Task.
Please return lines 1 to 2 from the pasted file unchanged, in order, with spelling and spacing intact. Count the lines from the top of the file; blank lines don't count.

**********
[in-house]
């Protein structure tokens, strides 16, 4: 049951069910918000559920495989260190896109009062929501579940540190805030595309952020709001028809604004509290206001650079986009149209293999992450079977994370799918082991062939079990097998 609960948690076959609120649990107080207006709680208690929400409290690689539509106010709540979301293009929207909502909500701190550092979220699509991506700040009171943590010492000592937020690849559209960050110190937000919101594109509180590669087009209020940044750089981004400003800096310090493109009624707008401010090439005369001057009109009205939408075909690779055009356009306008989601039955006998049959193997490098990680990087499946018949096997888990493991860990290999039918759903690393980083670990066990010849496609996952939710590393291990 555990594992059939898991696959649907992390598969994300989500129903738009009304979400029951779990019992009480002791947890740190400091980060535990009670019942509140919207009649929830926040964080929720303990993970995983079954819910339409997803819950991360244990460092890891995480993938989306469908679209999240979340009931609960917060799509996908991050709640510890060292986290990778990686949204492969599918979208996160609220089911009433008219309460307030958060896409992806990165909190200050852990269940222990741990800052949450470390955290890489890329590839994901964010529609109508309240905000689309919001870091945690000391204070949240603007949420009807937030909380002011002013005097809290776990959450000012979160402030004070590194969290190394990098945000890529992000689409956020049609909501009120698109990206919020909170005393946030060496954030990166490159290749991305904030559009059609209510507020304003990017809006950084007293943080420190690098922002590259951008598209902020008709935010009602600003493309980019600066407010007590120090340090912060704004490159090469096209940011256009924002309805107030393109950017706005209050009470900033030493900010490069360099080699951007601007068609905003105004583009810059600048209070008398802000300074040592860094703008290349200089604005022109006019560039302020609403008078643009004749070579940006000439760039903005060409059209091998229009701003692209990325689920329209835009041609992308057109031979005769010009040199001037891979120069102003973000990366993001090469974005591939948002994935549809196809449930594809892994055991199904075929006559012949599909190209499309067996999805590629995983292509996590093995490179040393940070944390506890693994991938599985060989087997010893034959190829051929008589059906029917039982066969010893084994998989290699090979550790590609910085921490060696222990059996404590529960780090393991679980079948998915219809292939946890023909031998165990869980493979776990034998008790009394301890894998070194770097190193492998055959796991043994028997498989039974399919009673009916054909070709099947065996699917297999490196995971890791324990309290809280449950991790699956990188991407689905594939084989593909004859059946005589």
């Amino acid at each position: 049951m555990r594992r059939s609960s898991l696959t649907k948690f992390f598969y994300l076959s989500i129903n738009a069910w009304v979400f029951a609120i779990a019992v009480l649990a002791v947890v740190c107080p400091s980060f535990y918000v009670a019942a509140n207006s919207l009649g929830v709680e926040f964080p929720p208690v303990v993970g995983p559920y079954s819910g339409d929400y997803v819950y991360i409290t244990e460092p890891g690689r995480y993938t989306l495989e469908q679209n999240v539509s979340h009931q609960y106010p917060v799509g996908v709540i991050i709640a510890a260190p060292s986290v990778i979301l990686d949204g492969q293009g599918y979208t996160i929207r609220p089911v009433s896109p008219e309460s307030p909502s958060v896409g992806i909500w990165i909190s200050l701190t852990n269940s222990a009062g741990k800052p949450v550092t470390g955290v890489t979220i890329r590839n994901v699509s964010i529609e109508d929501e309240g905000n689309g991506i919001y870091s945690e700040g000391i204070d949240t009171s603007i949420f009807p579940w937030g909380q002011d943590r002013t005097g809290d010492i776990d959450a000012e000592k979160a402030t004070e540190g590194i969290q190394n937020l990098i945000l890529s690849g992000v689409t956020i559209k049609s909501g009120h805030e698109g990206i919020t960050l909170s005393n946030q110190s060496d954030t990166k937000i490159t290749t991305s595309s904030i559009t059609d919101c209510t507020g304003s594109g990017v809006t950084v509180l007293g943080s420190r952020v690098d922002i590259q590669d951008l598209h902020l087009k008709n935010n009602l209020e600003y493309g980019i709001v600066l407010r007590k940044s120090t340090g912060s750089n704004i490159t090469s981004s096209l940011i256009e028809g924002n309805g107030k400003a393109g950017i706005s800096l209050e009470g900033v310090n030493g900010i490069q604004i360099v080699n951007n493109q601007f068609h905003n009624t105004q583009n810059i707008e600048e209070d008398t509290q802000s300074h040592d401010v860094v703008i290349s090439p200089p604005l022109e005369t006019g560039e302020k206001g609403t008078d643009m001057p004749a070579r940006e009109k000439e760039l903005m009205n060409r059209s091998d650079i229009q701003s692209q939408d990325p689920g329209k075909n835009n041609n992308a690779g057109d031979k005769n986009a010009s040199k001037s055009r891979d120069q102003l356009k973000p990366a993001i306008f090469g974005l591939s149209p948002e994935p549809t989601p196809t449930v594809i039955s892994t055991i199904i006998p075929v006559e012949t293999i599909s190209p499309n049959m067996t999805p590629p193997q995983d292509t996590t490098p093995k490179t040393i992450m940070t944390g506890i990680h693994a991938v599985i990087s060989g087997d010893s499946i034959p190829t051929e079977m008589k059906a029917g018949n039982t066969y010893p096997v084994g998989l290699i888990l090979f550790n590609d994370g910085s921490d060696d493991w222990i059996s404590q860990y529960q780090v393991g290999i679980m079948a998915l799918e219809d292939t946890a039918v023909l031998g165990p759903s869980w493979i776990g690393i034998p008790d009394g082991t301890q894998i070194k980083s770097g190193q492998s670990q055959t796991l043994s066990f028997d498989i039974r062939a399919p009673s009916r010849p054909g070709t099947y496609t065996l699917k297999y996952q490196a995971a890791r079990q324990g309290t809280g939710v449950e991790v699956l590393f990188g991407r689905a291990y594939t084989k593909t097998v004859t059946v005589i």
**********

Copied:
[in-house]
């Protein structure tokens, strides 16, 4: 049951069910918000559920495989260190896109009062929501579940540190805030595309952020709001028809604004509290206001650079986009149209293999992450079977994370799918082991062939079990097998 609960948690076959609120649990107080207006709680208690929400409290690689539509106010709540979301293009929207909502909500701190550092979220699509991506700040009171943590010492000592937020690849559209960050110190937000919101594109509180590669087009209020940044750089981004400003800096310090493109009624707008401010090439005369001057009109009205939408075909690779055009356009306008989601039955006998049959193997490098990680990087499946018949096997888990493991860990290999039918759903690393980083670990066990010849496609996952939710590393291990 555990594992059939898991696959649907992390598969994300989500129903738009009304979400029951779990019992009480002791947890740190400091980060535990009670019942509140919207009649929830926040964080929720303990993970995983079954819910339409997803819950991360244990460092890891995480993938989306469908679209999240979340009931609960917060799509996908991050709640510890060292986290990778990686949204492969599918979208996160609220089911009433008219309460307030958060896409992806990165909190200050852990269940222990741990800052949450470390955290890489890329590839994901964010529609109508309240905000689309919001870091945690000391204070949240603007949420009807937030909380002011002013005097809290776990959450000012979160402030004070590194969290190394990098945000890529992000689409956020049609909501009120698109990206919020909170005393946030060496954030990166490159290749991305904030559009059609209510507020304003990017809006950084007293943080420190690098922002590259951008598209902020008709935010009602600003493309980019600066407010007590120090340090912060704004490159090469096209940011256009924002309805107030393109950017706005209050009470900033030493900010490069360099080699951007601007068609905003105004583009810059600048209070008398802000300074040592860094703008290349200089604005022109006019560039302020609403008078643009004749070579940006000439760039903005060409059209091998229009701003692209990325689920329209835009041609992308057109031979005769010009040199001037891979120069102003973000990366993001090469974005591939948002994935549809196809449930594809892994055991199904075929006559012949599909190209499309067996999805590629995983292509996590093995490179040393940070944390506890693994991938599985060989087997010893034959190829051929008589059906029917039982066969010893084994998989290699090979550790590609910085921490060696222990059996404590529960780090393991679980079948998915219809292939946890023909031998165990869980493979776990034998008790009394301890894998070194770097190193492998055959796991043994028997498989039974399919009673009916054909070709099947065996699917297999490196995971890791324990309290809280449950991790699956990188991407689905594939084989593909004859059946005589």